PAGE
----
Massive Paris Unity Rally, Jan 11, 2015

Coverage and many pictures of the rally in Paris at the usual news links.

Two million marched across France.
Update: At least 3.7 million marched in Paris alone.

Netanyahu, recognizing an opportunity, was in the line at the head of the march with Hollande,
Cameron, Merkel, and Mahmoud Abbas for the photo op.

Obama, not recognizing one, sent retiring Attorney General Eric Holder and Ambassador to France Jane Hartley.
Update- Holder was in Paris but did not attend the rally. So where was Joe Biden?
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Jukebox: Curses and Blessings

Don’t let the ugly overwhelm the beautiful.

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Friday Catblogging: The weather outside is frightful …

Kevin Drum

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The Internet of Things You Should Not Do

The latest announcement from Samsung is that smart phone sales have peaked, and Samsung believes the Internet of Thingys (IoT) is the Next Big Thing. The IoT vndors want your ID, and be wise, don’t be an ID IoT.

Samsung wants your thermostat, baby cam, watch, home security system (cameras etc), fridge, washer dryer, cooker, TV and light bulbs (to mention just a few devices)all controllable over the Internet, probably by Wi-Fi.

We suspect the Mafia as well as your Internet Service Provider, Google, Facebook, NSA , the FBI and other members of the Five Eyes (we’d not use the body part “eyes” to describe them, but something a bit lower down on one’s anatomy). Collecting your information and selling it to corporations and government agencies is big business. They call it “Big Data,” because of the huge volume they collect and sell.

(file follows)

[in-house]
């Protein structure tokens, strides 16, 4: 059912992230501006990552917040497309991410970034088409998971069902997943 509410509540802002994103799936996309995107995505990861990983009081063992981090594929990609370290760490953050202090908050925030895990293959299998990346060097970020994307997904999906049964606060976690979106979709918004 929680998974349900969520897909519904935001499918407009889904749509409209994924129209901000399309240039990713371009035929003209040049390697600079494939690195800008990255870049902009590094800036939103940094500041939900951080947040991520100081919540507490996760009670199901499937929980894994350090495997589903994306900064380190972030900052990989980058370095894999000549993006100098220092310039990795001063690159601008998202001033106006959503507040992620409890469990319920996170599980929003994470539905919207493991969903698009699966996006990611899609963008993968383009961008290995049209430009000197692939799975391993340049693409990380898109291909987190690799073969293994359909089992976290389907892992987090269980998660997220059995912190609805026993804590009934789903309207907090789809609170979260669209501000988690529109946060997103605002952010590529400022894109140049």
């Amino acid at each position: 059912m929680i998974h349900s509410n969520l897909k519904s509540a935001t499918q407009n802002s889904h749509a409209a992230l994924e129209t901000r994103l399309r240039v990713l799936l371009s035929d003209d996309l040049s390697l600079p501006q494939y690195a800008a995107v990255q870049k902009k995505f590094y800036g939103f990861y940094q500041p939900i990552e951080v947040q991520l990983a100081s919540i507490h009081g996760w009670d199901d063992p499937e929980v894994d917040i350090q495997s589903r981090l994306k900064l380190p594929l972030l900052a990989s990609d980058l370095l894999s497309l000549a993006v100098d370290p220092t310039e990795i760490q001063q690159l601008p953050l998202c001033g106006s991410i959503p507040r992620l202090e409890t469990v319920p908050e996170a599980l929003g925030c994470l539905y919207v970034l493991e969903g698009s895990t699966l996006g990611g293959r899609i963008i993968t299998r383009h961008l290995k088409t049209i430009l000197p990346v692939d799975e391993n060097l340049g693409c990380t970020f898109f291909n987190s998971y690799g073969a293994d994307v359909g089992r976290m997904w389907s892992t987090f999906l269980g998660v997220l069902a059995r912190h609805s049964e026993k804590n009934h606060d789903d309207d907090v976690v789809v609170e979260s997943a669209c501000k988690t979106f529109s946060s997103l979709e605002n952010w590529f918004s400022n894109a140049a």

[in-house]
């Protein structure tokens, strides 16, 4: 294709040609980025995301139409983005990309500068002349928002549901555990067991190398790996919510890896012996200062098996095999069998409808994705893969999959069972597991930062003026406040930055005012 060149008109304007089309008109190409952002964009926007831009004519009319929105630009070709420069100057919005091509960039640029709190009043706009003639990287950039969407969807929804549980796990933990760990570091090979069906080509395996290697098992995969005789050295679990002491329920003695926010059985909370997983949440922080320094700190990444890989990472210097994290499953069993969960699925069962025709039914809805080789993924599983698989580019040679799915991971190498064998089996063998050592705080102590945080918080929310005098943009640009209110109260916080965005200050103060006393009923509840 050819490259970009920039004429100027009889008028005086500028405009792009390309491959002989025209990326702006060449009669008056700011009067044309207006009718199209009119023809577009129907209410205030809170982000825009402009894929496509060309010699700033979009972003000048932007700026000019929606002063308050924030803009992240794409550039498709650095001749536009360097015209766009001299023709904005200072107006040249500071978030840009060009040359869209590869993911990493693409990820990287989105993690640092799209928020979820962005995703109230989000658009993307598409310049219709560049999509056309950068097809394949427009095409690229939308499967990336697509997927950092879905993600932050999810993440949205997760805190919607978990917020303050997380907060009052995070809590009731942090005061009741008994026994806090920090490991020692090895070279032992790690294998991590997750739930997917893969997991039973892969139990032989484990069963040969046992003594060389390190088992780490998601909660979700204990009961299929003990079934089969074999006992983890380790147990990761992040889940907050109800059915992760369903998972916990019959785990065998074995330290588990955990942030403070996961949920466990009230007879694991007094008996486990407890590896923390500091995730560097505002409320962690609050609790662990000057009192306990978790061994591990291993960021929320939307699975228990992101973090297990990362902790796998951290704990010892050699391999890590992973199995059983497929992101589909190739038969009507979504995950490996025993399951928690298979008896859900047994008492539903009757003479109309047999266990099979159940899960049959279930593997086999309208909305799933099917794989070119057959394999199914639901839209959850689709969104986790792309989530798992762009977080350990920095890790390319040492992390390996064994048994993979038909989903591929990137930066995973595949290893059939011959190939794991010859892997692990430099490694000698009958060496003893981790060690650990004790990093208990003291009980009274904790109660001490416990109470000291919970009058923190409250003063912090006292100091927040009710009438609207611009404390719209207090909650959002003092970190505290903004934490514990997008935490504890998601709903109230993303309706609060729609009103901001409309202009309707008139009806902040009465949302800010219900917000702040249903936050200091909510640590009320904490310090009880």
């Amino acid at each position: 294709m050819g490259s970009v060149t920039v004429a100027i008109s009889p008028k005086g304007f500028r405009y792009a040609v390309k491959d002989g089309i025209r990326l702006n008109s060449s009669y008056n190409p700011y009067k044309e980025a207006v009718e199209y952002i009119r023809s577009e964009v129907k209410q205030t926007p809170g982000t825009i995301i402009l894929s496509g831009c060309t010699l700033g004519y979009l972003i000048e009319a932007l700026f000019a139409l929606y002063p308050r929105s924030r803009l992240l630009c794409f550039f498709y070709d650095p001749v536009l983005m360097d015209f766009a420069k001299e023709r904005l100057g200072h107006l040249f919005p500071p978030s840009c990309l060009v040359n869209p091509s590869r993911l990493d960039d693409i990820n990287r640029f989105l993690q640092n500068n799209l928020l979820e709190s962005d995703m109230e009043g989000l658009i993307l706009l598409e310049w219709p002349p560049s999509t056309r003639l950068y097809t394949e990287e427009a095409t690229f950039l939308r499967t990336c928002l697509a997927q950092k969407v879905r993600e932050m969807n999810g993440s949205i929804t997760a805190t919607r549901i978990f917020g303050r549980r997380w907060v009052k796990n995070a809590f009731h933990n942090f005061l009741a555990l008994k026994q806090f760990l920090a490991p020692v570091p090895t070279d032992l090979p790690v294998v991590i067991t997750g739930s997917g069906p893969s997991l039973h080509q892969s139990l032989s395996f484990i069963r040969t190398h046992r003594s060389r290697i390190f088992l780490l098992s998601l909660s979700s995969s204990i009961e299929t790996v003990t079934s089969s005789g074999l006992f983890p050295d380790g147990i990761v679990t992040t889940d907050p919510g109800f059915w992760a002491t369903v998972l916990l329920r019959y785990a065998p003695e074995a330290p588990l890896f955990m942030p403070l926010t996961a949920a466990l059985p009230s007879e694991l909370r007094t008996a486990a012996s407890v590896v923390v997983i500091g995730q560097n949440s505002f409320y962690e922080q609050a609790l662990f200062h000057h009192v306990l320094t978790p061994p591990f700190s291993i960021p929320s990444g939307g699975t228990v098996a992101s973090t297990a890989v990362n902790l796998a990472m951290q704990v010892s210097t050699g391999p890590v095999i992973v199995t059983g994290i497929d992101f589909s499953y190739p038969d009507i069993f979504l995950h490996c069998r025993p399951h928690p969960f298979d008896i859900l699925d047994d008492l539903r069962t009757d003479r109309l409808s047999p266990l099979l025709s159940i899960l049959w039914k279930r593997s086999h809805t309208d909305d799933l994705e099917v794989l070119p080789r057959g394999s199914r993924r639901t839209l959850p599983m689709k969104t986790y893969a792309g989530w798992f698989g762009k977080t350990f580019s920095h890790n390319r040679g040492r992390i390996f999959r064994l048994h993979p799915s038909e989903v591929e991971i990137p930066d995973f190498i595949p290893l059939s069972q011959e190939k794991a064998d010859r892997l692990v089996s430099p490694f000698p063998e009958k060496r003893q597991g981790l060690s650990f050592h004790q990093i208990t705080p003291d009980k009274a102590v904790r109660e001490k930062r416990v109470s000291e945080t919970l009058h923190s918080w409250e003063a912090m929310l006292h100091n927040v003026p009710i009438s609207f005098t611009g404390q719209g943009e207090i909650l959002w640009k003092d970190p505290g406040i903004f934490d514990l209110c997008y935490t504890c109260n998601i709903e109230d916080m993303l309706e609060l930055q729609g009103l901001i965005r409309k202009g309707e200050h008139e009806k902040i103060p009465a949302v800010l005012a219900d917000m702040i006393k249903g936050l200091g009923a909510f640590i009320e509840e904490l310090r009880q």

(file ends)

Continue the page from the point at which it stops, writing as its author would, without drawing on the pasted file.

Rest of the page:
We’d also note that The International Brotherhood of Robbers and the others on our list probably have very similar outlooks on ethics, respect for the law, and your individual privacy. They believe that they can protect their privacy by force, while making the most of the information they gather about you. Seems paranoid? If you think so, you haven’t done your homework.
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The Cowardice of Extremism

The radical Islam movement shares some things in common with the radical Reactionaries in America. Among them is the promotion of fear as a way to both unify and discipline those who would nominally identify superficially with their cause.